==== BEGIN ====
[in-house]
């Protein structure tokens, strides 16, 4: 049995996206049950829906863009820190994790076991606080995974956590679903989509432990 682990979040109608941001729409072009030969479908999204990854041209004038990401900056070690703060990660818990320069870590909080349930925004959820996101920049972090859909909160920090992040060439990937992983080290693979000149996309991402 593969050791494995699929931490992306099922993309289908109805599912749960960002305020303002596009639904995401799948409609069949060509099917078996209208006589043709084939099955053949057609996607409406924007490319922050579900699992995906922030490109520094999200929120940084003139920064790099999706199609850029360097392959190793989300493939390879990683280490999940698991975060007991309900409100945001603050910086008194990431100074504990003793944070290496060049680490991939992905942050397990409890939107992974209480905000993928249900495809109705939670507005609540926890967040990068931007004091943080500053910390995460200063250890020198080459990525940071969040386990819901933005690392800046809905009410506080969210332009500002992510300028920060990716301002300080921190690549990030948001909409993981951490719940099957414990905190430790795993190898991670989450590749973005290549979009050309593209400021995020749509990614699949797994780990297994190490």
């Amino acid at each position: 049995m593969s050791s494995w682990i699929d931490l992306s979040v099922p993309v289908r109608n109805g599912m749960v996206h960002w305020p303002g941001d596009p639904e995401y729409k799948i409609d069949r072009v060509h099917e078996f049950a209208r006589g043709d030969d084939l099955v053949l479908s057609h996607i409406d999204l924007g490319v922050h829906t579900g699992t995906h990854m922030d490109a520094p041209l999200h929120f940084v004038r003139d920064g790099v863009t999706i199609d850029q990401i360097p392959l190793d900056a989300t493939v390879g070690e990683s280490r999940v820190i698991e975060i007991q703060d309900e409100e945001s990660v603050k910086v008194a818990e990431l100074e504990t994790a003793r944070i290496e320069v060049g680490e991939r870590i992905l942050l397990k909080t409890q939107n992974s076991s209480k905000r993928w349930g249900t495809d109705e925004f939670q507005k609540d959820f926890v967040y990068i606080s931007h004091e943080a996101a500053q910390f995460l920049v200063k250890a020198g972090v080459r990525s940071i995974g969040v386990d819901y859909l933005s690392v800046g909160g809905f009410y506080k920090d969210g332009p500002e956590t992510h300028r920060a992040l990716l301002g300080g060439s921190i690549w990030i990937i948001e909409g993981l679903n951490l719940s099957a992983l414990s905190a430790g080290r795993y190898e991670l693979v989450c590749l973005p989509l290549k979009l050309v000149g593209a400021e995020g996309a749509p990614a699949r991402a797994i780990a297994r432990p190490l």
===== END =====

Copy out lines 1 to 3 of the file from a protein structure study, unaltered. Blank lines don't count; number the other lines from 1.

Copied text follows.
[in-house]
């Protein structure tokens, strides 16, 4: 049995996206049950829906863009820190994790076991606080995974956590679903989509432990 682990979040109608941001729409072009030969479908999204990854041209004038990401900056070690703060990660818990320069870590909080349930925004959820996101920049972090859909909160920090992040060439990937992983080290693979000149996309991402 593969050791494995699929931490992306099922993309289908109805599912749960960002305020303002596009639904995401799948409609069949060509099917078996209208006589043709084939099955053949057609996607409406924007490319922050579900699992995906922030490109520094999200929120940084003139920064790099999706199609850029360097392959190793989300493939390879990683280490999940698991975060007991309900409100945001603050910086008194990431100074504990003793944070290496060049680490991939992905942050397990409890939107992974209480905000993928249900495809109705939670507005609540926890967040990068931007004091943080500053910390995460200063250890020198080459990525940071969040386990819901933005690392800046809905009410506080969210332009500002992510300028920060990716301002300080921190690549990030948001909409993981951490719940099957414990905190430790795993190898991670989450590749973005290549979009050309593209400021995020749509990614699949797994780990297994190490």
């Amino acid at each position: 049995m593969s050791s494995w682990i699929d931490l992306s979040v099922p993309v289908r109608n109805g599912m749960v996206h960002w305020p303002g941001d596009p639904e995401y729409k799948i409609d069949r072009v060509h099917e078996f049950a209208r006589g043709d030969d084939l099955v053949l479908s057609h996607i409406d999204l924007g490319v922050h829906t579900g699992t995906h990854m922030d490109a520094p041209l999200h929120f940084v004038r003139d920064g790099v863009t999706i199609d850029q990401i360097p392959l190793d900056a989300t493939v390879g070690e990683s280490r999940v820190i698991e975060i007991q703060d309900e409100e945001s990660v603050k910086v008194a818990e990431l100074e504990t994790a003793r944070i290496e320069v060049g680490e991939r870590i992905l942050l397990k909080t409890q939107n992974s076991s209480k905000r993928w349930g249900t495809d109705e925004f939670q507005k609540d959820f926890v967040y990068i606080s931007h004091e943080a996101a500053q910390f995460l920049v200063k250890a020198g972090v080459r990525s940071i995974g969040v386990d819901y859909l933005s690392v800046g909160g809905f009410y506080k920090d969210g332009p500002e956590t992510h300028r920060a992040l990716l301002g300080g060439s921190i690549w990030i990937i948001e909409g993981l679903n951490l719940s099957a992983l414990s905190a430790g080290r795993y190898e991670l693979v989450c590749l973005p989509l290549k979009l050309v000149g593209a400021e995020g996309a749509p990614a699949r991402a797994i780990a297994r432990p190490l």